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City Council approves renovations to Ohlone Dog Park amid neighbors' concerns

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LESLIE YANG | STAFF

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MARCH 02, 2016

On Feb. 23, City Council approved renovations to Ohlone Dog Park amid concerns from the residents situated near the dog park that they were left out of the process of approving the park.

The renovations at Ohlone Park include creating separate small and large dog park areas, improving drainage, and enhancing the property. The total cost of the renovations is estimated to be $328,000. The council voted 8-0 with one abstention to approve the renovations.

Stephen Most, a resident who lives adjacent to the dog park and a member of Friends of Ohlone Park — a group created to address issues facing the neighborhood — said many residents living near the park were not aware that the city intended to make changes to the park until February.

“We were shocked, I can tell you that,” Most said.

Most said Friends of Ohlone Park first found out about the renovations when it contacted Joe Goglio, the president of Ohlone Dog Park Association, a nonprofit dedicated to the establishment and maintenance of dog parks in the area, to invite him to its meetings.

Some residents circulated a petition around the neighborhood asking to postpone the vote.

According to Most, past problems presented by the dog park include off-hours use, barking, parking and drainage, which the neighbors felt could be exacerbated through an expansion of the park.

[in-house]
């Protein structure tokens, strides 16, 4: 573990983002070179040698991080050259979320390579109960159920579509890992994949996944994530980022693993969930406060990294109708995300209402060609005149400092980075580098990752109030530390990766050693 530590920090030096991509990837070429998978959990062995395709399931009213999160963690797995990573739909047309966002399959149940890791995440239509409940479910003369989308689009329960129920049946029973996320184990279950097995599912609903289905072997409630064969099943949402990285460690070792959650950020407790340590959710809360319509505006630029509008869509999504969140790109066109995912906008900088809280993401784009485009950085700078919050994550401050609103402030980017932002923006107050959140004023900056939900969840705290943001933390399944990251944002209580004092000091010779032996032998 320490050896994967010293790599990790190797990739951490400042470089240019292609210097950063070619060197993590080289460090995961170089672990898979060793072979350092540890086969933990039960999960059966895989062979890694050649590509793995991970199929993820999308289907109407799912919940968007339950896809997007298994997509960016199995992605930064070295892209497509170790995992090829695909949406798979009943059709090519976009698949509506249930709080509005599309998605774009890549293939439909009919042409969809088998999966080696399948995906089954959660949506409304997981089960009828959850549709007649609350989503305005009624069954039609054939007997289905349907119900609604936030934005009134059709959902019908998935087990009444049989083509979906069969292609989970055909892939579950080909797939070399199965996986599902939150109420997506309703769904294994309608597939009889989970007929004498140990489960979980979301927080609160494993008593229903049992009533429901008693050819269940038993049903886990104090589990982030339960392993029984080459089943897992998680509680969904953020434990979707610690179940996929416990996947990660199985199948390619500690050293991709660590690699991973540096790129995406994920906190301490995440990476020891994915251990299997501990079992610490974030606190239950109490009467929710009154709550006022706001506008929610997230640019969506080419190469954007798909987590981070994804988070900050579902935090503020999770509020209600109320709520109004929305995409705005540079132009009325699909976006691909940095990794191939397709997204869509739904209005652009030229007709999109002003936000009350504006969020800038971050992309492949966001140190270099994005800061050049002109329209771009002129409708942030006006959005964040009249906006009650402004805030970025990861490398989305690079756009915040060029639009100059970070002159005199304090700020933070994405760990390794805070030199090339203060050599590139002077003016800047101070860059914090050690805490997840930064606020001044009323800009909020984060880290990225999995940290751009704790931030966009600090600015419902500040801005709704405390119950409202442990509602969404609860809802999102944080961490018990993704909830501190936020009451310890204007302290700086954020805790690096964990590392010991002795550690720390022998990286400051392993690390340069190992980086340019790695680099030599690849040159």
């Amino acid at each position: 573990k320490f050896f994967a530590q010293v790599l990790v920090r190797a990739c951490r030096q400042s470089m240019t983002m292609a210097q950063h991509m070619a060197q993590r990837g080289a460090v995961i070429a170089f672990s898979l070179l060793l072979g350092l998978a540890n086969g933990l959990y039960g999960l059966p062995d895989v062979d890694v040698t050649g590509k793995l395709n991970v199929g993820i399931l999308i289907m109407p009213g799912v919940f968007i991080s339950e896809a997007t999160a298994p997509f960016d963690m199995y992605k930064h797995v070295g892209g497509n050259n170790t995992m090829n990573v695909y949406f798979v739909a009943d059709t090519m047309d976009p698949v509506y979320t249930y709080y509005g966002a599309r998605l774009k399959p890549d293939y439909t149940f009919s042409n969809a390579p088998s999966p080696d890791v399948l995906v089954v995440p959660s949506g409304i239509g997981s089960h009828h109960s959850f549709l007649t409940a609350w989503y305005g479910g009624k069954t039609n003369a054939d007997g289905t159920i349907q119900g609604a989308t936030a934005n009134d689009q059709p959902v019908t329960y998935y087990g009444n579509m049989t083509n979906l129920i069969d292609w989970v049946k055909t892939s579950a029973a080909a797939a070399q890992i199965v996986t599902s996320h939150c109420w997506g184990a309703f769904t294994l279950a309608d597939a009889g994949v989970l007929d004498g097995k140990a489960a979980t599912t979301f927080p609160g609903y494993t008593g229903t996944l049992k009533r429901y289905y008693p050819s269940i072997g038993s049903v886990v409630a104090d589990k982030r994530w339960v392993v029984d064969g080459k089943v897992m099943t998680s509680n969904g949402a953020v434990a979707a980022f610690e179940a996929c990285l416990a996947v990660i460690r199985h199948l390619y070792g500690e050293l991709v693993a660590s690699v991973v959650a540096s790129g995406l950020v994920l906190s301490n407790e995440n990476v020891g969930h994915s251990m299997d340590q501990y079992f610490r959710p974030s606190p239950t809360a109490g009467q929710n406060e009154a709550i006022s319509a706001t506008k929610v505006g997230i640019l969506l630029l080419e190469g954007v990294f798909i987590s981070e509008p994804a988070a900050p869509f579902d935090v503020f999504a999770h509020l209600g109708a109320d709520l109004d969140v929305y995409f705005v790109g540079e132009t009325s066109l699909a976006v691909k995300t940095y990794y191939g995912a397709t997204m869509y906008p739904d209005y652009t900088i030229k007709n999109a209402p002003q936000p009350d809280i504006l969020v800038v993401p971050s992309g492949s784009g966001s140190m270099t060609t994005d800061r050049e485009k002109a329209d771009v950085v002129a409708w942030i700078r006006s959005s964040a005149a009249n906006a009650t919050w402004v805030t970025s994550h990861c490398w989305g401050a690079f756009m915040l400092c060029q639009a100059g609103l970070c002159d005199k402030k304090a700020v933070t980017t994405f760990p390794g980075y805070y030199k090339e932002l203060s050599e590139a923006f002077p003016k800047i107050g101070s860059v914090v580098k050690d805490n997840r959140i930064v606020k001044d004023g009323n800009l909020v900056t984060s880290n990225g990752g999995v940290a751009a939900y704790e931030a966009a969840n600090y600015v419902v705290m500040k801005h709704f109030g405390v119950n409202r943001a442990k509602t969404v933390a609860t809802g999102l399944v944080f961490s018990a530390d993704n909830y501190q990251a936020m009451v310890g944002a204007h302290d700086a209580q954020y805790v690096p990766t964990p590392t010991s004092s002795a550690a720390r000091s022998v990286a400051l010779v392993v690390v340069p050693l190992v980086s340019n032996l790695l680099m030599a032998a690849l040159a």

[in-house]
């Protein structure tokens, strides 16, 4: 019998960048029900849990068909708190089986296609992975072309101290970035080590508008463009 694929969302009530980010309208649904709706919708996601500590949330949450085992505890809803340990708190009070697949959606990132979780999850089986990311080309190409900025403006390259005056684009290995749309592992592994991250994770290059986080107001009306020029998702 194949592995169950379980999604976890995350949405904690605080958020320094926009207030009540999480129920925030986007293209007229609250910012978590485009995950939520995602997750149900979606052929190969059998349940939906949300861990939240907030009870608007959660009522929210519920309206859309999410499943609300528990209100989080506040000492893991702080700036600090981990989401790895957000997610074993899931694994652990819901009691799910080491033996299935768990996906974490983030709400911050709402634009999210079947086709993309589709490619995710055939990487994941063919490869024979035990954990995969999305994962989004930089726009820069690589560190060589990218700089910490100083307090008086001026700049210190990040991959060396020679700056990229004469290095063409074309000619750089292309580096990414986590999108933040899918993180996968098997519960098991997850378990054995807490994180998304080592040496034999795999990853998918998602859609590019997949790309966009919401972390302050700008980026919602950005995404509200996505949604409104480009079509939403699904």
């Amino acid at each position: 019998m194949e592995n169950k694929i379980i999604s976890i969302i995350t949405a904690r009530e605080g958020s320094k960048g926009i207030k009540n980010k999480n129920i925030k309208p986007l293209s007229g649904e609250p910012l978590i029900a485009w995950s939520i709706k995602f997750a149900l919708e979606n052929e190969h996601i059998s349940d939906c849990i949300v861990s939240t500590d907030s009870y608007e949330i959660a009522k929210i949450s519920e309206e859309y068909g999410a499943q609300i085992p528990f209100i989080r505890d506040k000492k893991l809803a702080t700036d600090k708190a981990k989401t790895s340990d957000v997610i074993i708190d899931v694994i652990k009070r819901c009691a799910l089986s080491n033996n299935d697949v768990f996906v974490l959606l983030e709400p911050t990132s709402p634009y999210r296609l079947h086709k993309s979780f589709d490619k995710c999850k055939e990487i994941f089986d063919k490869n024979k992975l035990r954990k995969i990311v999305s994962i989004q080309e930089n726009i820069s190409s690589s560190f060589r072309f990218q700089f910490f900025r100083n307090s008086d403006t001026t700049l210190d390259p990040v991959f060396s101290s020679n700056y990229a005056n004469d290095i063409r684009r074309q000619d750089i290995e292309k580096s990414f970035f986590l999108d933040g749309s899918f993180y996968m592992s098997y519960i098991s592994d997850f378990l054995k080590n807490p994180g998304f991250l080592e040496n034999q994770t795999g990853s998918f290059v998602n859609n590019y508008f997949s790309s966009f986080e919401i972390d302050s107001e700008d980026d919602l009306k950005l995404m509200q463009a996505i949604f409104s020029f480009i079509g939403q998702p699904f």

Most also expressed the concern that the enclosed small dog area would be an ideal hideaway for drug users in the park.

Goglio said most of the problems for the residents are because of a high turnover of park users who might not be aware of park rules.

“(It is a) continuous process of educating people,” Goglio said. “Those people who are willing to respect the park will appreciate the concerns of the neighbors.”

During the Feb. 23 City Council meeting, Councilmember Linda Maio added supplementary materials onto the legislation to address the residents’ worries, including the addition of signs, timed lock gates and rules discouraging parking in driveways.

In addition, Maio, Berkeley Parks, Recreation and Waterfront department director Scott Ferris, Friends of Ohlone Park and Goglio met to discuss the renovations to the park and its effect on its neighbors.

Maio could not be reached for comment.

Goglio added that he thinks the city could have done a better job of notifying the residents around the park of the plans.

“(We should) look for a better way to see people who are affected have early and adequate opportunity to get aboard,” Goglio said. “(It’s important) to keep people informed as part of the process rather than just publishing notices that may or may not be noted.”

Contact Alok Narahari at [email protected].
LAST UPDATED

MARCH 02, 2016


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